As Virus Spreads Further, High School Sports Shut Down

Photo courtesy Adam Colman
The Burbank Unified School District suspended all on-campus athletic activities on Monday in response to the recent surge in COVID-19 cases. The Burbank High School football team had been conditioning on the field for about three weeks.

Concerned over the alarming rise of COVID-19 cases and hospitalizations in Los Angeles County, Burbank Unified School District officials announced the suspension of all on-campus conditioning for the district’s high school athletes on Monday.
The county record for daily new coronavirus cases was broken for a second time this week with 7,854 reported cases on Thursday. The previous high (7,593) had been reported on Tuesday.
The student-athletes’ and coaches’ joy upon returning to campus for conditioning lasted only three weeks.

“There was a level of excitement on the campus with athletes coming back,” said Brian James, assistant principal of athletics and activities at Burbank High School. “I wasn’t part of the decision-making process. However, with the number of positive COVID cases increasing so dramatically, we just couldn’t continue. It wasn’t worth the risk for our kids and our staff.”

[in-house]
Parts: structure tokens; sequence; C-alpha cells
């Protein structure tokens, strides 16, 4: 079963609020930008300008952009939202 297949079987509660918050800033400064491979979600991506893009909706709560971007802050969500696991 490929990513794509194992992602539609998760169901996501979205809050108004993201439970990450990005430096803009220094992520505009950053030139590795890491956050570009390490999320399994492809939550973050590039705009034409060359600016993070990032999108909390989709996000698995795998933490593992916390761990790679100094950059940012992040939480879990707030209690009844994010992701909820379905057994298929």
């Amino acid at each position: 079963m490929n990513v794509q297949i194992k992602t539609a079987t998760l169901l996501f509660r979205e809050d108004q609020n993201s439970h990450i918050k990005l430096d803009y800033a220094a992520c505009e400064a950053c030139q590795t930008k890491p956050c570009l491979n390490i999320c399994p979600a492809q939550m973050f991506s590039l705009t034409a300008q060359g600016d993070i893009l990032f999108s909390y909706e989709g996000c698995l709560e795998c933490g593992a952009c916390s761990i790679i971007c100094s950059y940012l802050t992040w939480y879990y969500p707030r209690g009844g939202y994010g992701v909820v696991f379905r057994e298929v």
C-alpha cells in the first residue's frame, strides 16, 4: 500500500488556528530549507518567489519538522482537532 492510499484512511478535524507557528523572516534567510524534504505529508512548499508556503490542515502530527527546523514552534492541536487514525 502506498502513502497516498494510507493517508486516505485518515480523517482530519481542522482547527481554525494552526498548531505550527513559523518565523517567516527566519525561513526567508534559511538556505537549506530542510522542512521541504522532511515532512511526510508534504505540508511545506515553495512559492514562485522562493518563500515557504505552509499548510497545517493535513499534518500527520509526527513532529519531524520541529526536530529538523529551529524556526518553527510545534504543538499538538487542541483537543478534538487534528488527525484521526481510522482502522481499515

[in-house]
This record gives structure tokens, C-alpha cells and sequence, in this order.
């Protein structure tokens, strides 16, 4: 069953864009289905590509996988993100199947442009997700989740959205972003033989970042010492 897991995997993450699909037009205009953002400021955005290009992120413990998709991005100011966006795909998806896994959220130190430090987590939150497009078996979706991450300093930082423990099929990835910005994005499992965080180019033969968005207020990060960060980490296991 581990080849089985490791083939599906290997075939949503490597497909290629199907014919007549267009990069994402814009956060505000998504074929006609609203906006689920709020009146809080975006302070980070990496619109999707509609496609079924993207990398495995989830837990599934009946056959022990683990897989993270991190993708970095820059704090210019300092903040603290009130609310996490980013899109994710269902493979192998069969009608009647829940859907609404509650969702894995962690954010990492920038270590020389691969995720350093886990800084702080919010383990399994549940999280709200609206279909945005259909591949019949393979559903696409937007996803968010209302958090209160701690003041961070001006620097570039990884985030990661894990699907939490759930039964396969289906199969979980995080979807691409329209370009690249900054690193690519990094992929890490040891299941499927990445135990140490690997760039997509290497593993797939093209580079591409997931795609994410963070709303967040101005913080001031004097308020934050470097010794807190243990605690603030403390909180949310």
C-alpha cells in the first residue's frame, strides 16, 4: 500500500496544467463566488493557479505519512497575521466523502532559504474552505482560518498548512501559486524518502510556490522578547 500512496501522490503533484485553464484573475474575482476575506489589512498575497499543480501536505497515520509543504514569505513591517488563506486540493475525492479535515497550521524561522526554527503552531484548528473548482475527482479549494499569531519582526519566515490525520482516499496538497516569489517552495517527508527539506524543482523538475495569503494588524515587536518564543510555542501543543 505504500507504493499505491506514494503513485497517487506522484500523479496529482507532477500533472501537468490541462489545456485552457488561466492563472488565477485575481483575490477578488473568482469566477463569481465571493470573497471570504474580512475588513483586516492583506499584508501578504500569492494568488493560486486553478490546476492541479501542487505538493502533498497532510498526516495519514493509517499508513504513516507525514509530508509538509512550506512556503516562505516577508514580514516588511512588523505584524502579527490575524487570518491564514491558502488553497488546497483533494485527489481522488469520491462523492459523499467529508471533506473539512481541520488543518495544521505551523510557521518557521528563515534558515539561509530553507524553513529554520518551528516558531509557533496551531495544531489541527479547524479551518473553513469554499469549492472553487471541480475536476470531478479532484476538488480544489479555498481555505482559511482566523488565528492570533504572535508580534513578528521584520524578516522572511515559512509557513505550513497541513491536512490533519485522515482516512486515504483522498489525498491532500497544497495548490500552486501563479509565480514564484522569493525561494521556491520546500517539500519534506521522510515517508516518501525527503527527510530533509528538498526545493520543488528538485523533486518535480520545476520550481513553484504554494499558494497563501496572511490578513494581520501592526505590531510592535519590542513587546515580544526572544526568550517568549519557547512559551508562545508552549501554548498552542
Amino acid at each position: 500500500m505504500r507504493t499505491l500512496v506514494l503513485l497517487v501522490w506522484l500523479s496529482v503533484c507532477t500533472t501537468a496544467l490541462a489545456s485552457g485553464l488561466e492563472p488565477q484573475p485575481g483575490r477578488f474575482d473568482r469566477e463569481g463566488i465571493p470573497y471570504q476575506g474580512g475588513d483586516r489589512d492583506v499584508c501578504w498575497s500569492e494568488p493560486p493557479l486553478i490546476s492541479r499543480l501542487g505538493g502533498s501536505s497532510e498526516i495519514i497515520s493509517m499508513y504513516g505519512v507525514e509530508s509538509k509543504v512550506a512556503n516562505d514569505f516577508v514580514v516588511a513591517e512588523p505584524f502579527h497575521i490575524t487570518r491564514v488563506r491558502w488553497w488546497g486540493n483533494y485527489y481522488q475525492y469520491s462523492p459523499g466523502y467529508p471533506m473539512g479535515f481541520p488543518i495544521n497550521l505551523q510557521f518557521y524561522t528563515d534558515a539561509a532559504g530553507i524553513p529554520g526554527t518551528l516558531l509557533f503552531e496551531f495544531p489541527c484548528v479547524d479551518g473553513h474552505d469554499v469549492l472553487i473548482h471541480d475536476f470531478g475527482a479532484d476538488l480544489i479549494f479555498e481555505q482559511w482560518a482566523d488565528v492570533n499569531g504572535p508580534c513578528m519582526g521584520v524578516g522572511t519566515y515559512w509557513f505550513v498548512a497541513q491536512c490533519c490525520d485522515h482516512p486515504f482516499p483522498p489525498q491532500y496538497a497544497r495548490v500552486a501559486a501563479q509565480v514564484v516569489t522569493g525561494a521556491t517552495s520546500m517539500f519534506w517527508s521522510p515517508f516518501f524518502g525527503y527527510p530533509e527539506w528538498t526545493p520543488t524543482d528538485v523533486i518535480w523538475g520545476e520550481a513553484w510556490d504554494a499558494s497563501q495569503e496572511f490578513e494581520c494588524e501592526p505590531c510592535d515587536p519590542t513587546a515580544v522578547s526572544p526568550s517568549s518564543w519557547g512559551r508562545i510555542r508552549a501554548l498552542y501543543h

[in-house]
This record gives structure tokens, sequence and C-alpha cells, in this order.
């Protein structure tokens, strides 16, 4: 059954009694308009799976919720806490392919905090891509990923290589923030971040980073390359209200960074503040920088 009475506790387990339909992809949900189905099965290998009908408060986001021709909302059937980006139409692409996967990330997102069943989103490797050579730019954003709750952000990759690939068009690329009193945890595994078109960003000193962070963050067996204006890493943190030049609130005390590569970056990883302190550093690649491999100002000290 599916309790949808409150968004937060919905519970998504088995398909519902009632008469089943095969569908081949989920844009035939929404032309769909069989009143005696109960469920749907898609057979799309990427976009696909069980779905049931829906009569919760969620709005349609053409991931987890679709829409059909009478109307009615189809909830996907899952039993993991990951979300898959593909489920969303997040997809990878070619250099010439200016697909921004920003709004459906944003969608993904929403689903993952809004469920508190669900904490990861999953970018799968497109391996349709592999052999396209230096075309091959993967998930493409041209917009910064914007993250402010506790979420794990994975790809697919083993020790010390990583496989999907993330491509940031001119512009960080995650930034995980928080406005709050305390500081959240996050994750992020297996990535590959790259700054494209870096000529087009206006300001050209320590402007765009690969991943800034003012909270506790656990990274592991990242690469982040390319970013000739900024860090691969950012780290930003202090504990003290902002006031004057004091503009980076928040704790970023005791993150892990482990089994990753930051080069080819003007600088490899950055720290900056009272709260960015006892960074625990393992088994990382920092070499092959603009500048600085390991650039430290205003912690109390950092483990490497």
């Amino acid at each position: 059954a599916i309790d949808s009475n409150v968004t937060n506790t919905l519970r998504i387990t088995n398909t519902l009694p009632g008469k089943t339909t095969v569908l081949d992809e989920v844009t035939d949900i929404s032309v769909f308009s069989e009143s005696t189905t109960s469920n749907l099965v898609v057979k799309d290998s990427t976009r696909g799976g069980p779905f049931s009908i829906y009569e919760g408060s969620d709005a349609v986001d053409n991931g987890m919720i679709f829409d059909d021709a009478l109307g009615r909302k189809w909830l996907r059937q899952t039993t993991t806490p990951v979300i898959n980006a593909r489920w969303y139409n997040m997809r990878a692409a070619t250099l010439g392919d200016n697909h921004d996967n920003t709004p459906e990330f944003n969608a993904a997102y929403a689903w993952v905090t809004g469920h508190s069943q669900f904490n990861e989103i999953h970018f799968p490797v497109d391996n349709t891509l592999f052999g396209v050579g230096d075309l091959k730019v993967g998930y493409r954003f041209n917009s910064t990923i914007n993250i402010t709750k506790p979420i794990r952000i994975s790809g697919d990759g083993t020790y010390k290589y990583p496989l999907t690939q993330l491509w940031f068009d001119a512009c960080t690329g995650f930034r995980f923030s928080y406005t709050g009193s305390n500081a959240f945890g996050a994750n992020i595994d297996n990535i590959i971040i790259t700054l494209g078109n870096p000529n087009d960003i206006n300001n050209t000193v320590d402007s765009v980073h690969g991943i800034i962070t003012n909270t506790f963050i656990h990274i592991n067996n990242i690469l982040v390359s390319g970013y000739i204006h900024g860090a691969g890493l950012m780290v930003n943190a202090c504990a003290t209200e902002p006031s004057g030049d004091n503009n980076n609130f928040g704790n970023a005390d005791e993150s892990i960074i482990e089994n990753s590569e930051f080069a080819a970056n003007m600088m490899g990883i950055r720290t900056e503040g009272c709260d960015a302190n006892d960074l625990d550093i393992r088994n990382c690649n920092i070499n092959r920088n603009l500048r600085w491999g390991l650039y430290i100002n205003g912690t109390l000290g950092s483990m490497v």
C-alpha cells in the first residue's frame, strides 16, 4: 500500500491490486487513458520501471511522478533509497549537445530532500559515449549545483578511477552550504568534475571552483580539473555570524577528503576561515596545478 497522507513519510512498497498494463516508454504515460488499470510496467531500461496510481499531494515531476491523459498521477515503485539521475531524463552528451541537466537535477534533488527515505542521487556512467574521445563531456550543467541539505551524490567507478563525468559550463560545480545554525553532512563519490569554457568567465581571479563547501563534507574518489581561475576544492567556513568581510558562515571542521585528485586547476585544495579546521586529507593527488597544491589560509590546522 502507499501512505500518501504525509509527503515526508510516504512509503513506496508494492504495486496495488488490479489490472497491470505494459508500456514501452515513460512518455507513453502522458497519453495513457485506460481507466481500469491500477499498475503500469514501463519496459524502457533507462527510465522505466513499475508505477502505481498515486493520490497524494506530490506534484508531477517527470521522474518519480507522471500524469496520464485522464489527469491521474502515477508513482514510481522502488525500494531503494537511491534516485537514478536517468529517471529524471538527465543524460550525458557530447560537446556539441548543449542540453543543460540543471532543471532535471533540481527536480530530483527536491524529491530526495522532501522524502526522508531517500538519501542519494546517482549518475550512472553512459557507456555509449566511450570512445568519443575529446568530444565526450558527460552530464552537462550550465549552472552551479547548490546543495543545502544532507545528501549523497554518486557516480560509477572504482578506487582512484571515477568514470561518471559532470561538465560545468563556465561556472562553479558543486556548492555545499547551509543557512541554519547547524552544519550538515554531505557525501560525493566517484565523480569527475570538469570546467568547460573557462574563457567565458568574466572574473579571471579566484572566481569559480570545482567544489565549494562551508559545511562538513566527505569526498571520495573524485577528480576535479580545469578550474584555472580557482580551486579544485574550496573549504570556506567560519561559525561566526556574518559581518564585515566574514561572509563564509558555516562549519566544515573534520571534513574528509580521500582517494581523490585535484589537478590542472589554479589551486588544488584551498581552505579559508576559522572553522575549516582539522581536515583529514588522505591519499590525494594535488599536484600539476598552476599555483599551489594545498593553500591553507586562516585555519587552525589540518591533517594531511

Steven Hubbell, Burroughs High School assistant principal of athletics and activities, said it was difficult to let coaches and players know of the district’s decision.
“It was super depressing,” he said. “I completely understood why they did it. I thought it was going to happen before Thanksgiving with the numbers rising so fast. Even though you know it’s going to happen and somewhat prepared for it, you’re never happy about it. I so badly want sports to happen, but I understand why the [county] public health department and district are doing what they’re doing.”
BUSD administrators and staff developed a plan to have high school athletes return to campus for light workouts and conditioning. They followed the county’s Reopening Protocol for Youth Sports Leagues and took extra steps to ensure the safety of students and coaches.
Players were separated into small cohorts and each sport has designated check-in stations, entrances and exits to prevent any possibility of groups running into each other.
District officials did not schedule a return date because of the fluidity of COVID-19.
“I wish I had a crystal ball,” Hubbell said. “I told my coaches, ‘I wish I could give you guys a date.’ We can only follow everything what L.A. County Department of Public Health and the state are telling us to do. It’s just tough.”

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